Tax Dollars At Work

To watch the video: “The Framing of an Oyster Farm”,  click the link or copy and paste it into your web browser: http://vimeo.com/52331881

Where Have

$2 to $5 Million

of Your Tax Dollars gone?

 

$605,481.42 has been paid to the

Subcontractors Alone

Who assisted in the preparation of the 2011 dEIS

There are other expenditures not yet accounted for:

1.     2011 Becker, Allen, Press Report: $150,000.00 to $200,000.00 (maybe more). Additionally:

1.1.  Becker 2011 replaced Becker 2010, estimated cost $150,000.00 +.

1.2.  Becker 2010 replaced Becker 2009, estimated cost $150,000.00 +.

1.3.  Becker 2009 replaced Becker 2008, estimated cost $150,000.00 +.

1.4.  The reports date back to 2005, and there have been other versions and many revisions of versions estimated cost $300,000.00+.

2.      2008 National Academy of Sciences, National Research Council, Ocean Studies Board report on Drakes Estero, requested by the Park in 2008, $439,295.00. It was completed in two parts (see page 6 of this document: 2008.04.16 – NAS Contract for Drakes Estero )

2.1.  $211,852.00, (not to exceed) for part one, click here to see the report:  NAS 2009 part one

2.2.  $227,443.00, for part two (subject to modification), click here to see the report:  NAS 2009 part two

2.3.  The committee charged with this report, concluded that there is a “lack of strong evidence that shellfish farming has major adverse ecological effects on Drakes Estero”.

2.4.  The Park and their partners (Sierra Club Marin Group through Gordon Bennett and National Parks Conservation Association through Neil Desai) did not like this result, and asked the MMC to reject it and do a study.

3.      The Marine Mammal Commission completed one report and is in the process of completing a second.

3.1.  The First report concluded that seals and oysters are coexisting well. The cost is not yet known, but estimated cost $250,000.00

3.2.  Not satisfied with the results, the Marine Mammal Commission is concluding another report at the request of the Park. The cost is not yet known, but estimated cost $250,000.00  

4.     The Park Service put on three “Open House” evening events, for the public to “comment” on the draft EIS. Staffed by park personnel and sub-contractors who assisted in the writing of the dEIS, one in Point Reyes, one in San Francisco, and one in Mill Valley, estimated cost $50,000.00  

Conservative estimates of total costs are around Two Million Dollars

$2,000,000.00

Other estimates put the total as high as Five Million Dollars  

$5,000,000.00

We have submitted a FOIA (Freedom of Information Act) request for all records, from 2005 to the present, that identify costs specifically associated with the National Park’s evaluations pertaining to the extension of the Special Use Permit for Drakes Bay Oyster Company (DBOC) in Point Reyes National Seashore including, but not limited to:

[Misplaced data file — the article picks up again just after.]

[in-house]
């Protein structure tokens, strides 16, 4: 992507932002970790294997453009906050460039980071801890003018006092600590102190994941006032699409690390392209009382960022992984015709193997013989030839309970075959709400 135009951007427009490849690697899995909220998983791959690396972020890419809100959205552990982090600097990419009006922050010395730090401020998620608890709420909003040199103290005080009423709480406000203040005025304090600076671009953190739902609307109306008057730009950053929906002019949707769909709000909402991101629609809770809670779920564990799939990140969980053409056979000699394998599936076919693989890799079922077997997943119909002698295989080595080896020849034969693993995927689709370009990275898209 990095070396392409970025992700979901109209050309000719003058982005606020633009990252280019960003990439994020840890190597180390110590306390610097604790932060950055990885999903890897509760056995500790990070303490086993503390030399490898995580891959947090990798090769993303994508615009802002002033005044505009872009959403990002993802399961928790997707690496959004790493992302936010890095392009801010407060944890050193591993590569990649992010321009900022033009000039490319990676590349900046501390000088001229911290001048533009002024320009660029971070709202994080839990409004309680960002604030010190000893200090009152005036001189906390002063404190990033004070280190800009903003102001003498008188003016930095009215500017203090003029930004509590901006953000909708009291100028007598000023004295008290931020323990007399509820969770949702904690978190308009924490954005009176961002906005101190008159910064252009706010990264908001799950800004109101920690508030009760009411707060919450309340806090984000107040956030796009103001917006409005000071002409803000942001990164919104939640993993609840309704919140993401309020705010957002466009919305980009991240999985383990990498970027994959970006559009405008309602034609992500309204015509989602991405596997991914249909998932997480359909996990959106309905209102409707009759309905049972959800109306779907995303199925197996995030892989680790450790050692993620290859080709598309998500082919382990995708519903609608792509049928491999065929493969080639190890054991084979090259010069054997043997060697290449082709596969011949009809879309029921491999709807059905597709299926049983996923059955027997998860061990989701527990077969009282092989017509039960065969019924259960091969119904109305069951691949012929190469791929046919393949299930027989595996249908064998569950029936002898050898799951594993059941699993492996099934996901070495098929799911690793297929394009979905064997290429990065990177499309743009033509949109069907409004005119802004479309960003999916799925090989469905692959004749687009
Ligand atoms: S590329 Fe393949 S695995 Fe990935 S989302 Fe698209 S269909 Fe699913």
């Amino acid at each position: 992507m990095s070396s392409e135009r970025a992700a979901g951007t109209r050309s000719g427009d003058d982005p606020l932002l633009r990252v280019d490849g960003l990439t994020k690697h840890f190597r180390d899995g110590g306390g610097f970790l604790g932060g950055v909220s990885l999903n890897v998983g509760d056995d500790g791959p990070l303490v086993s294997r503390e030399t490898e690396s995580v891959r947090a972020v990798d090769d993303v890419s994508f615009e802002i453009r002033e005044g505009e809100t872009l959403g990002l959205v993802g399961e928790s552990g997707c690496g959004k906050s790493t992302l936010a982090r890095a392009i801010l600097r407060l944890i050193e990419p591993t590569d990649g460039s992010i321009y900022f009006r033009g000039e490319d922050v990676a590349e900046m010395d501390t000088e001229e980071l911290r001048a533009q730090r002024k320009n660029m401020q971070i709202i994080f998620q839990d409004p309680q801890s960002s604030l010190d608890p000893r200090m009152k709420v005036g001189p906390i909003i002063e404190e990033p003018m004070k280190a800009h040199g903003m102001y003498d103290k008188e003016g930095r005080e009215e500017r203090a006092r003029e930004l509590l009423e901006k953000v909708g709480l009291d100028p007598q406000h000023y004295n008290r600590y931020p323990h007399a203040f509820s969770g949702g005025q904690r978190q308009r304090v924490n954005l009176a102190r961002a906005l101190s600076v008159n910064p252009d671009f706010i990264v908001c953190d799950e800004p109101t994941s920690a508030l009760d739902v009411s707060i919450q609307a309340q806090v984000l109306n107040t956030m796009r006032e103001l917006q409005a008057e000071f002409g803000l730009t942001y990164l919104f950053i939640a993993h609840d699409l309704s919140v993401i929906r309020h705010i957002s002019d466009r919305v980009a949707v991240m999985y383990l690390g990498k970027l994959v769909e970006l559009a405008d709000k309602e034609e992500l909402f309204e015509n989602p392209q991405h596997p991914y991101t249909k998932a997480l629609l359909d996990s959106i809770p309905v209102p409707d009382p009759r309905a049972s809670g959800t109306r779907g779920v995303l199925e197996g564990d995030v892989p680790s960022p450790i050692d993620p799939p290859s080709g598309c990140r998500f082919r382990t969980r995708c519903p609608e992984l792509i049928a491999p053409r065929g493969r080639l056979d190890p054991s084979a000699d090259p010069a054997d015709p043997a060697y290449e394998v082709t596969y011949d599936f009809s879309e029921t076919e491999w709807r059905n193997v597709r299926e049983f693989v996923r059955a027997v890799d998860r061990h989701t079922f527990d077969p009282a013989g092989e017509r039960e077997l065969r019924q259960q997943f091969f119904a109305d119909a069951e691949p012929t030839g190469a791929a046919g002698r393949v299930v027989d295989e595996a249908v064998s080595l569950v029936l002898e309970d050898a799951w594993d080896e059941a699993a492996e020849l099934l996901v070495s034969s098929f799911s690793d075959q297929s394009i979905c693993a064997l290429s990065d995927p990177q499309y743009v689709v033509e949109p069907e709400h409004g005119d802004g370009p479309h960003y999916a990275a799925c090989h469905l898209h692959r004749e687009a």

§         The contract for development of the Environmental Impact Statement (EIS) (we have received subcontractor’s expenses)

§         Any contracts for grants or research

§         Any employees hired specifically to work on the EIS or other aspects of the evaluation

§         Any overtime costs for existing employees attributable to the evaluation

§         The cost, operation, and maintenance of the wildlife observation cameras employed in the Drakes Bay area which, over three and one half years, produced 281,000  photographs providing photographic evidence the oyster operations caused no harm to harbor seals yet was not included in the dEIS

§         The cost of, acquisition and support of, any other equipment, or services associated with the evaluation.

 

When we receive the response to our FOIA request, we will update this posting with the figures.

Re-Tweet with #dboyster

The QR image below is scannable with a smart phone and will take one right to the oysterzone blog’s home page. Email it to your friends and acquaintances and encourage them to pass it along.

Leave a comment

Leave a Reply

Fill in your details below or click an icon to log in:

WordPress.com Logo

You are commenting using your WordPress.com account. Log Out / Change )

Twitter picture

You are commenting using your Twitter account. Log Out / Change )

Facebook photo

You are commenting using your Facebook account. Log Out / Change )

Google+ photo

You are commenting using your Google+ account. Log Out / Change )

Connecting to %s

Follow

Get every new post delivered to your Inbox.

Join 2,112 other followers

%d bloggers like this: